Complaint from Iran falls on deaf ears after women stopped from playing moments before London 2012 Olympic qualifier.
FIFA President Sepp Blatter has urged Iran to end the ban on women watching football in stadiums, describing the situation as “intolerable”.
In comments published on Friday in FIFA’s weekly magazine ahead of International Women’s Day, Blatter said that despite his efforts to convince Iranian President Hassan Rouhani to let women attend matches when he met him in 2013, “nothing has happened”.
“I raised the topic at my meeting with President of Iran Hassan Rouhani, and came away with the impression that this intolerable situation could change over the medium term,” Blatter wrote in the letter titled “An appeal to Iran.”
“However, nothing has happened. A collective stadium ban still applies to women in Iran, despite the existence of a thriving women’s football organisation.
“This cannot continue. Hence, my appeal to the Iranian authorities; open the nation’s football stadiums to women.”
Iran is one of the few countries that block women from attending matches but has permitted female fans at some other sports venues in the past.
In 2006, then-president Mahmoud Ahmadinejad said women could attend matches in a special section of stadiums, but the decision was overruled by higher authorities. A year later, Iranian filmmaker Jafar Panahi showed girls who dressed as men to sneak into football matches in Tehran.
Iran is bidding against the United Arab Emirates to host the 2019 Asian Cup and the ban on women is expected to damage their chances of being awarded the tournament.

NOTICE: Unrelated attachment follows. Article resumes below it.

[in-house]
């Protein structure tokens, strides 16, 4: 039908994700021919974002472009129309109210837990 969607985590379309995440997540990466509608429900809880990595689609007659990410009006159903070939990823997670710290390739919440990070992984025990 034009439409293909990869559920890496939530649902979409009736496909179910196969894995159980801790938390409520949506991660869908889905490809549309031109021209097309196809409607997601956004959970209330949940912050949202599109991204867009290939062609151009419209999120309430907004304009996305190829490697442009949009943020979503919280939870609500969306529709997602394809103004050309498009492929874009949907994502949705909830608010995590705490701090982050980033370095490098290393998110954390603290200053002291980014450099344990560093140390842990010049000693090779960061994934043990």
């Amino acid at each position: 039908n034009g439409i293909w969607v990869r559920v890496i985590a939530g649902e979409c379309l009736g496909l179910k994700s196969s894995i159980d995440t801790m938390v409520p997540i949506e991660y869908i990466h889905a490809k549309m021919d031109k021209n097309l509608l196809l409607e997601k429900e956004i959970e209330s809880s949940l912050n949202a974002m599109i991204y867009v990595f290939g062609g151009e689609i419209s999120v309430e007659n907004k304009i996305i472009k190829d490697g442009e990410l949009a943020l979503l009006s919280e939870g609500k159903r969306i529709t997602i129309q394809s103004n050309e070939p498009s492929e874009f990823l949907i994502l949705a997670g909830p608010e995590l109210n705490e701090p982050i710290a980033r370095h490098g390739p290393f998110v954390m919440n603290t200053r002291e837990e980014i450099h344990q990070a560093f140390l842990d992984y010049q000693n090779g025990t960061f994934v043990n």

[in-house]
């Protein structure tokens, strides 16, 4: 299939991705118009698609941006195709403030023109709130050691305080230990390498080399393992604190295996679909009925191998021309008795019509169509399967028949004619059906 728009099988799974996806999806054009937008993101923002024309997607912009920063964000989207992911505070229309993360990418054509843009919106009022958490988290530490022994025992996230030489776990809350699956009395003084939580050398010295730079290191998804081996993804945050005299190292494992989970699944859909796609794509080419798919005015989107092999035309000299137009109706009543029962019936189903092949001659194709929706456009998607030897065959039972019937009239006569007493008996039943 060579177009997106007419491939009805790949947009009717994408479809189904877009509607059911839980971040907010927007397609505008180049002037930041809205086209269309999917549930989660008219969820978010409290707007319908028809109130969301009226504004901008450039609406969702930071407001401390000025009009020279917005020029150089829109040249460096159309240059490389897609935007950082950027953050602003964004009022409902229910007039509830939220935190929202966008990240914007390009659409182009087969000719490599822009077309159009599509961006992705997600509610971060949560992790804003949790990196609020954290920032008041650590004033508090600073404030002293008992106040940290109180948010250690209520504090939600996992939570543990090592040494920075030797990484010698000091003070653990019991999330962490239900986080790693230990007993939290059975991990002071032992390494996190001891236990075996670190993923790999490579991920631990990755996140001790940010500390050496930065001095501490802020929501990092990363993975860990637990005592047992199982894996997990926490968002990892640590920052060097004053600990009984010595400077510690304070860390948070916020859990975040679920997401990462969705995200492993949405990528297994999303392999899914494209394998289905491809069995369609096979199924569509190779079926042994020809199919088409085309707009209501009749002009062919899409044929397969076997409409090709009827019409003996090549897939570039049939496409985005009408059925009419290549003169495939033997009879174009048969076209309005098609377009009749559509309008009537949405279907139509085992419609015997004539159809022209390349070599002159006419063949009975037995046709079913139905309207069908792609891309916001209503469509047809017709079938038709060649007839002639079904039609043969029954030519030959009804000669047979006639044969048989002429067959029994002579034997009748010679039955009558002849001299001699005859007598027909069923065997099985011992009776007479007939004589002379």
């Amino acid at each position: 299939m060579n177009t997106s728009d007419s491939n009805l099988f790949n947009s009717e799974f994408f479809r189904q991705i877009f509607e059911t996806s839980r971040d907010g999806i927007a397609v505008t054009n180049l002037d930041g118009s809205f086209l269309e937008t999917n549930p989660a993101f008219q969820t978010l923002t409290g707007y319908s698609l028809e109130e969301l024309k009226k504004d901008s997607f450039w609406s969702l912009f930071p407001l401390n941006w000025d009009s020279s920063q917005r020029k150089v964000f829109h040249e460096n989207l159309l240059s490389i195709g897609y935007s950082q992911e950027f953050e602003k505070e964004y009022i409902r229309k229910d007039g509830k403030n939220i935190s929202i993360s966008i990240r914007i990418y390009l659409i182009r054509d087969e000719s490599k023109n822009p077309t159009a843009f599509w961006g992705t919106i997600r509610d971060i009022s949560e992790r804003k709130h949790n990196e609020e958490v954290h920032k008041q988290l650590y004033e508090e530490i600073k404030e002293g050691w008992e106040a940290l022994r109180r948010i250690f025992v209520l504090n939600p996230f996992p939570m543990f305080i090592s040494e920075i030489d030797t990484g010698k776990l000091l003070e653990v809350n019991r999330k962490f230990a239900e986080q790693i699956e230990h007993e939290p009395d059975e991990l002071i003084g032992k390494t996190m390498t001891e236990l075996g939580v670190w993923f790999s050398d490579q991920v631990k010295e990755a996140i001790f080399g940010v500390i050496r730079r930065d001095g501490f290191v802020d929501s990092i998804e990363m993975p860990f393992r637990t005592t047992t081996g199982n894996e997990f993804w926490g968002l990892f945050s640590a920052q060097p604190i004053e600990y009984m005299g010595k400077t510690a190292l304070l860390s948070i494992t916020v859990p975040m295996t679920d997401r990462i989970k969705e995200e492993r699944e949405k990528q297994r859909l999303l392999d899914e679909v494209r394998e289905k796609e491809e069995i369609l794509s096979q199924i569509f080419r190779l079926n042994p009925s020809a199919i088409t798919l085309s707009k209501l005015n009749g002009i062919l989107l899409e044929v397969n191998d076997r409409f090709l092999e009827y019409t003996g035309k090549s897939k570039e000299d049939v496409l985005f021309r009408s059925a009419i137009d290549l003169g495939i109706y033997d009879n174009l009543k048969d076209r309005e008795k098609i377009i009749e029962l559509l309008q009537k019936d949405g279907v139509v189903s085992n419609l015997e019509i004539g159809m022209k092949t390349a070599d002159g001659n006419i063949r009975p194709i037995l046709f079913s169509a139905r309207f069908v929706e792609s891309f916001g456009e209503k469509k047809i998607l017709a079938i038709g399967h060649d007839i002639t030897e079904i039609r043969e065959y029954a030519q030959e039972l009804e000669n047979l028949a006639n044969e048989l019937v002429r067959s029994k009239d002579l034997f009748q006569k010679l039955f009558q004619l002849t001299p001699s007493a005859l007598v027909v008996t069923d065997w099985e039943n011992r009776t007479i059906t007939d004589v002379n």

At the Asian Cup earlier this year in Australia, Iranian players were reportedly threatened with punishment back home if they were to take selfies with female fans attending their games after pictures emerged on social media. Iranian female fans also showed up in numbers at stadiums during the tournament.
It's a game for everyone, no matter who you are, no matter where you are from
Blatter said the ban “cannot continue” and renewed his plea to the Iranian authorities.
“Even in territories where women are all but invisible for cultural reasons, football can instill a sense of purpose and self-worth that is too often denied them in their everyday lives,” Blatter said in his letter, later adding “our sport plays a crucial role in efforts to promote integration and equality for women”.
Blatter, who also attended the first women’s football and leadership conference on Friday in Zurich, said the development of the women’s game was a key element of his programme.
“It’s a game for everyone, no matter who you are, no matter where you are from,” he said. “What is important is that we must have leagues in the different associations, and not only national teams.”
Blatter also praised the International Football Association Board’s decision last year to allow the wearing of veils and turbans during matches, a move that was facilitated by the organisation of the 2016 women’s under-17 World Cup in Jordan.
“This opened the door to football for millions of girls and women. Especially in the Arab world …. our sport plays a crucial role in efforts to promote integration and equality for women,” Blatter said. “However, a willingness to reappraise the situation is not equally evident everywhere.”